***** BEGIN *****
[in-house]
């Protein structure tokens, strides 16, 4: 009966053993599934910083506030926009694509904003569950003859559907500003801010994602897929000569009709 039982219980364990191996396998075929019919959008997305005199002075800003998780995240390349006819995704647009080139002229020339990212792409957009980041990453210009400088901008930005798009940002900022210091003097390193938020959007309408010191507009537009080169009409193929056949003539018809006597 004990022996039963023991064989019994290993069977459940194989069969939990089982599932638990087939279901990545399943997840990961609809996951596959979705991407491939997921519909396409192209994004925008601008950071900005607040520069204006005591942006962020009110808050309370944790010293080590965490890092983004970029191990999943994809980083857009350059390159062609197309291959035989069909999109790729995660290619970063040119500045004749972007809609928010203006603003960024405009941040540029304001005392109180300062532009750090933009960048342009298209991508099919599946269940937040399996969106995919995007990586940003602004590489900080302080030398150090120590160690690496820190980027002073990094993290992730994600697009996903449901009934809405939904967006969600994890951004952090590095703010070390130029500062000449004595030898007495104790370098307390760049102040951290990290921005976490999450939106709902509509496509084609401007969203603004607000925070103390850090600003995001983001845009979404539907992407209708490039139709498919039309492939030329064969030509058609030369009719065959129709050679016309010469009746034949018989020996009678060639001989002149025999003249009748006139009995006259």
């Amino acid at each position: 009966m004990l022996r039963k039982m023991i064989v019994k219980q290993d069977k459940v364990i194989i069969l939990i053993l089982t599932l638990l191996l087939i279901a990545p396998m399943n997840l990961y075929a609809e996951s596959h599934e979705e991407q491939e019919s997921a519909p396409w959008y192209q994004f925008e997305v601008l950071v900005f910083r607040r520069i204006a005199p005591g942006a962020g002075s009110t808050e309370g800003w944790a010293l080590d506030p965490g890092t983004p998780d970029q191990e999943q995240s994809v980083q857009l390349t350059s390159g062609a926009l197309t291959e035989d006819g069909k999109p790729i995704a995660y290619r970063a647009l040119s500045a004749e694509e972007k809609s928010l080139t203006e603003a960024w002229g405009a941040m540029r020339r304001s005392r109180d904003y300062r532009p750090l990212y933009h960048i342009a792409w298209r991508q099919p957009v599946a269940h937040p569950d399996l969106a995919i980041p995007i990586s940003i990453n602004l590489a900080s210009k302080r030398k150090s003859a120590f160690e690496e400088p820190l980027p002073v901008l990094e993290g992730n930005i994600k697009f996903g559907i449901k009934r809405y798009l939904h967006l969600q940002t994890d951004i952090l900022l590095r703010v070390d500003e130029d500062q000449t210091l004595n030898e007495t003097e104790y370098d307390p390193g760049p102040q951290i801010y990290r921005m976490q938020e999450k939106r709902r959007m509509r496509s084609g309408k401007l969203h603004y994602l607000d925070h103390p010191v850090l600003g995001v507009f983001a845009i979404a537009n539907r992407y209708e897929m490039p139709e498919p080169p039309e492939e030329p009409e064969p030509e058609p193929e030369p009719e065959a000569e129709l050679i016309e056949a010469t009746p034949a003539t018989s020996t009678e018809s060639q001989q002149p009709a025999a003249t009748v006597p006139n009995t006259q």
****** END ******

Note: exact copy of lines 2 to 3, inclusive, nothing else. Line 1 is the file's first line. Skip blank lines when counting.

């Protein structure tokens, strides 16, 4: 009966053993599934910083506030926009694509904003569950003859559907500003801010994602897929000569009709 039982219980364990191996396998075929019919959008997305005199002075800003998780995240390349006819995704647009080139002229020339990212792409957009980041990453210009400088901008930005798009940002900022210091003097390193938020959007309408010191507009537009080169009409193929056949003539018809006597 004990022996039963023991064989019994290993069977459940194989069969939990089982599932638990087939279901990545399943997840990961609809996951596959979705991407491939997921519909396409192209994004925008601008950071900005607040520069204006005591942006962020009110808050309370944790010293080590965490890092983004970029191990999943994809980083857009350059390159062609197309291959035989069909999109790729995660290619970063040119500045004749972007809609928010203006603003960024405009941040540029304001005392109180300062532009750090933009960048342009298209991508099919599946269940937040399996969106995919995007990586940003602004590489900080302080030398150090120590160690690496820190980027002073990094993290992730994600697009996903449901009934809405939904967006969600994890951004952090590095703010070390130029500062000449004595030898007495104790370098307390760049102040951290990290921005976490999450939106709902509509496509084609401007969203603004607000925070103390850090600003995001983001845009979404539907992407209708490039139709498919039309492939030329064969030509058609030369009719065959129709050679016309010469009746034949018989020996009678060639001989002149025999003249009748006139009995006259």
């Amino acid at each position: 009966m004990l022996r039963k039982m023991i064989v019994k219980q290993d069977k459940v364990i194989i069969l939990i053993l089982t599932l638990l191996l087939i279901a990545p396998m399943n997840l990961y075929a609809e996951s596959h599934e979705e991407q491939e019919s997921a519909p396409w959008y192209q994004f925008e997305v601008l950071v900005f910083r607040r520069i204006a005199p005591g942006a962020g002075s009110t808050e309370g800003w944790a010293l080590d506030p965490g890092t983004p998780d970029q191990e999943q995240s994809v980083q857009l390349t350059s390159g062609a926009l197309t291959e035989d006819g069909k999109p790729i995704a995660y290619r970063a647009l040119s500045a004749e694509e972007k809609s928010l080139t203006e603003a960024w002229g405009a941040m540029r020339r304001s005392r109180d904003y300062r532009p750090l990212y933009h960048i342009a792409w298209r991508q099919p957009v599946a269940h937040p569950d399996l969106a995919i980041p995007i990586s940003i990453n602004l590489a900080s210009k302080r030398k150090s003859a120590f160690e690496e400088p820190l980027p002073v901008l990094e993290g992730n930005i994600k697009f996903g559907i449901k009934r809405y798009l939904h967006l969600q940002t994890d951004i952090l900022l590095r703010v070390d500003e130029d500062q000449t210091l004595n030898e007495t003097e104790y370098d307390p390193g760049p102040q951290i801010y990290r921005m976490q938020e999450k939106r709902r959007m509509r496509s084609g309408k401007l969203h603004y994602l607000d925070h103390p010191v850090l600003g995001v507009f983001a845009i979404a537009n539907r992407y209708e897929m490039p139709e498919p080169p039309e492939e030329p009409e064969p030509e058609p193929e030369p009719e065959a000569e129709l050679i016309e056949a010469t009746p034949a003539t018989s020996t009678e018809s060639q001989q002149p009709a025999a003249t009748v006597p006139n009995t006259q």